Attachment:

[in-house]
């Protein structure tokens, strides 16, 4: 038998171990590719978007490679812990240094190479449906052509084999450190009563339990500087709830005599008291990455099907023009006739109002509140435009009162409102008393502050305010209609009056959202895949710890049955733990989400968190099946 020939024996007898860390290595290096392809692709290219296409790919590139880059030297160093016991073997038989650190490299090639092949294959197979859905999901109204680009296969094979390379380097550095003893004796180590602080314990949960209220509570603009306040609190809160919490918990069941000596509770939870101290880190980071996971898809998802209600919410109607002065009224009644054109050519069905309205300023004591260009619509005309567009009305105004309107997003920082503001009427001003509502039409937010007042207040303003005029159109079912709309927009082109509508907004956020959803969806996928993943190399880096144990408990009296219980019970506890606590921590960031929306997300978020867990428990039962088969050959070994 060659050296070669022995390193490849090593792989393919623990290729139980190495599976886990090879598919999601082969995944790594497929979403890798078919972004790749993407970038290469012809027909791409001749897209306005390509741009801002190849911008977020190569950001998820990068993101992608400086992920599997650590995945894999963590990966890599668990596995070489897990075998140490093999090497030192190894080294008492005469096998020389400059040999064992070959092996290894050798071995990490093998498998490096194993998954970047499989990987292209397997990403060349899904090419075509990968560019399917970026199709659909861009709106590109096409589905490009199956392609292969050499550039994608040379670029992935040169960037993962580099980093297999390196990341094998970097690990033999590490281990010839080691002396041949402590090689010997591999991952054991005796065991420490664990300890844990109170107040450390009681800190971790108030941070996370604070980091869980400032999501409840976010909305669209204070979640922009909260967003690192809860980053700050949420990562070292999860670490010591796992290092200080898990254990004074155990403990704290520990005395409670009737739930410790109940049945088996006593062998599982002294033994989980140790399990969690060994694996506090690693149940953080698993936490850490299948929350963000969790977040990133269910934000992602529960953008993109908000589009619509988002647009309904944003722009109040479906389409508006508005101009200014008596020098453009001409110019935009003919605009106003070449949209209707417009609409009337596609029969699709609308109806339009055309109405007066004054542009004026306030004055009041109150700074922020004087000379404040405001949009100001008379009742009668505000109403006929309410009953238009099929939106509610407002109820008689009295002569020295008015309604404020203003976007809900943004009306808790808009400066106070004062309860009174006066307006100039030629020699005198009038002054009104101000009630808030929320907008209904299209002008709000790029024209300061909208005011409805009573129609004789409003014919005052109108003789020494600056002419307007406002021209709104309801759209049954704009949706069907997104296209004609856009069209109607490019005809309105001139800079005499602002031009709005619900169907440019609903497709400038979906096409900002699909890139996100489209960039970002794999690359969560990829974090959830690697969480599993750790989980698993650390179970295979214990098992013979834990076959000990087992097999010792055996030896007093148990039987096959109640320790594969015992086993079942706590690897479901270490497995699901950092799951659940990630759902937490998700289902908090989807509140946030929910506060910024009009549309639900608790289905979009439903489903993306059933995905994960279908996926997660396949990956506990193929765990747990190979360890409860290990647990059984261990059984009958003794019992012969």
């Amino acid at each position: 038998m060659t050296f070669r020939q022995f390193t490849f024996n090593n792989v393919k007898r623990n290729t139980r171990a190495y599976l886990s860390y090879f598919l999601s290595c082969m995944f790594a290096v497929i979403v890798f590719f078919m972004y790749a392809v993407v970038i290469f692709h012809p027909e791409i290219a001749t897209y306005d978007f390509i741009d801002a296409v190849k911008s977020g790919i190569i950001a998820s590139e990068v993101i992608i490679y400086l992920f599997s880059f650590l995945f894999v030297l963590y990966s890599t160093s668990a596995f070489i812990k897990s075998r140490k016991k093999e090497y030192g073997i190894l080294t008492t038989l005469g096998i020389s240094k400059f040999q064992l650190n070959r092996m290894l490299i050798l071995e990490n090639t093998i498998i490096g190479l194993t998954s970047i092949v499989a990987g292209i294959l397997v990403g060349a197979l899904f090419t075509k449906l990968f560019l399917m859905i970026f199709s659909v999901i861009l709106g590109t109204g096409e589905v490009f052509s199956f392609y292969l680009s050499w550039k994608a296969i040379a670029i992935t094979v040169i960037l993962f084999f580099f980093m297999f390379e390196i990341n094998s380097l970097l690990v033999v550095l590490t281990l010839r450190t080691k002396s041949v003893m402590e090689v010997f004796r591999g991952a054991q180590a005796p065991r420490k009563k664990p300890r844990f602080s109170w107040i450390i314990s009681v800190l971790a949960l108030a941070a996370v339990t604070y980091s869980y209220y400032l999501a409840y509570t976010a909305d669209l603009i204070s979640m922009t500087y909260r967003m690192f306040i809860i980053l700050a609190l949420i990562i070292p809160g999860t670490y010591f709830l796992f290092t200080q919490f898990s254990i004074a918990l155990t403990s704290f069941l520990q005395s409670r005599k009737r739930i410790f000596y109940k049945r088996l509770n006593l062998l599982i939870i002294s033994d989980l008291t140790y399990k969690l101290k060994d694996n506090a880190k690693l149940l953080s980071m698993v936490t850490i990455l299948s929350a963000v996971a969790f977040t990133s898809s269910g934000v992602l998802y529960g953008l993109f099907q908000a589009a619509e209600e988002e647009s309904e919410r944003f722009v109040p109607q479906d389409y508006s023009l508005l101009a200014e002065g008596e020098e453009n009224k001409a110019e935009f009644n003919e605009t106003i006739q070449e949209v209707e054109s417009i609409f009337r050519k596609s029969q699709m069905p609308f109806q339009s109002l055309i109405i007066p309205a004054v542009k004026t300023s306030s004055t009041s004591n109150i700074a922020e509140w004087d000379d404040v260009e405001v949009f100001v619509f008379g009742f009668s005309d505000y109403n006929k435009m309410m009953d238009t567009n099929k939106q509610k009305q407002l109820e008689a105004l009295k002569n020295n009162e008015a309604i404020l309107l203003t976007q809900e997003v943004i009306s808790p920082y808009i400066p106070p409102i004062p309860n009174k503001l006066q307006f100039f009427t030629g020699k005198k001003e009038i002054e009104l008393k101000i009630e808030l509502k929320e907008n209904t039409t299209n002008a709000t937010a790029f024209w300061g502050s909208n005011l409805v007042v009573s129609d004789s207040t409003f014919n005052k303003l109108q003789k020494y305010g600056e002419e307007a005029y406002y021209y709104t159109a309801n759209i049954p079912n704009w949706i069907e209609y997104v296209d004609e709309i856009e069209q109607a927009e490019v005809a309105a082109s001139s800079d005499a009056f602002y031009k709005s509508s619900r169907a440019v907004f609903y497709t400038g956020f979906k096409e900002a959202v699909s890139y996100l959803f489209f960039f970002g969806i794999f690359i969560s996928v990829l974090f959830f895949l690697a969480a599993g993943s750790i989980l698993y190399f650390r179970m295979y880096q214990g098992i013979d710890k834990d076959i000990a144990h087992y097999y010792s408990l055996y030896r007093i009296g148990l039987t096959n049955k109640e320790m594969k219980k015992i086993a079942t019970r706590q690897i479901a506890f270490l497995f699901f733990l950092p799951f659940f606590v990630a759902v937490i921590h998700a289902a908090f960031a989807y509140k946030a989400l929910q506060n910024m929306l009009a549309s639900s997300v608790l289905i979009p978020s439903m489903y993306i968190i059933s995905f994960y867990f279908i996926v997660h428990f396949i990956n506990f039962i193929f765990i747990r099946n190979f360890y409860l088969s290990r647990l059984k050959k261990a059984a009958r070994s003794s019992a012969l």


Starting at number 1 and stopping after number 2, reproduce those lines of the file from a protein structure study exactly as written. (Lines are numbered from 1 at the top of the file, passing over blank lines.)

[in-house]
């Protein structure tokens, strides 16, 4: 038998171990590719978007490679812990240094190479449906052509084999450190009563339990500087709830005599008291990455099907023009006739109002509140435009009162409102008393502050305010209609009056959202895949710890049955733990989400968190099946 020939024996007898860390290595290096392809692709290219296409790919590139880059030297160093016991073997038989650190490299090639092949294959197979859905999901109204680009296969094979390379380097550095003893004796180590602080314990949960209220509570603009306040609190809160919490918990069941000596509770939870101290880190980071996971898809998802209600919410109607002065009224009644054109050519069905309205300023004591260009619509005309567009009305105004309107997003920082503001009427001003509502039409937010007042207040303003005029159109079912709309927009082109509508907004956020959803969806996928993943190399880096144990408990009296219980019970506890606590921590960031929306997300978020867990428990039962088969050959070994 060659050296070669022995390193490849090593792989393919623990290729139980190495599976886990090879598919999601082969995944790594497929979403890798078919972004790749993407970038290469012809027909791409001749897209306005390509741009801002190849911008977020190569950001998820990068993101992608400086992920599997650590995945894999963590990966890599668990596995070489897990075998140490093999090497030192190894080294008492005469096998020389400059040999064992070959092996290894050798071995990490093998498998490096194993998954970047499989990987292209397997990403060349899904090419075509990968560019399917970026199709659909861009709106590109096409589905490009199956392609292969050499550039994608040379670029992935040169960037993962580099980093297999390196990341094998970097690990033999590490281990010839080691002396041949402590090689010997591999991952054991005796065991420490664990300890844990109170107040450390009681800190971790108030941070996370604070980091869980400032999501409840976010909305669209204070979640922009909260967003690192809860980053700050949420990562070292999860670490010591796992290092200080898990254990004074155990403990704290520990005395409670009737739930410790109940049945088996006593062998599982002294033994989980140790399990969690060994694996506090690693149940953080698993936490850490299948929350963000969790977040990133269910934000992602529960953008993109908000589009619509988002647009309904944003722009109040479906389409508006508005101009200014008596020098453009001409110019935009003919605009106003070449949209209707417009609409009337596609029969699709609308109806339009055309109405007066004054542009004026306030004055009041109150700074922020004087000379404040405001949009100001008379009742009668505000109403006929309410009953238009099929939106509610407002109820008689009295002569020295008015309604404020203003976007809900943004009306808790808009400066106070004062309860009174006066307006100039030629020699005198009038002054009104101000009630808030929320907008209904299209002008709000790029024209300061909208005011409805009573129609004789409003014919005052109108003789020494600056002419307007406002021209709104309801759209049954704009949706069907997104296209004609856009069209109607490019005809309105001139800079005499602002031009709005619900169907440019609903497709400038979906096409900002699909890139996100489209960039970002794999690359969560990829974090959830690697969480599993750790989980698993650390179970295979214990098992013979834990076959000990087992097999010792055996030896007093148990039987096959109640320790594969015992086993079942706590690897479901270490497995699901950092799951659940990630759902937490998700289902908090989807509140946030929910506060910024009009549309639900608790289905979009439903489903993306059933995905994960279908996926997660396949990956506990193929765990747990190979360890409860290990647990059984261990059984009958003794019992012969």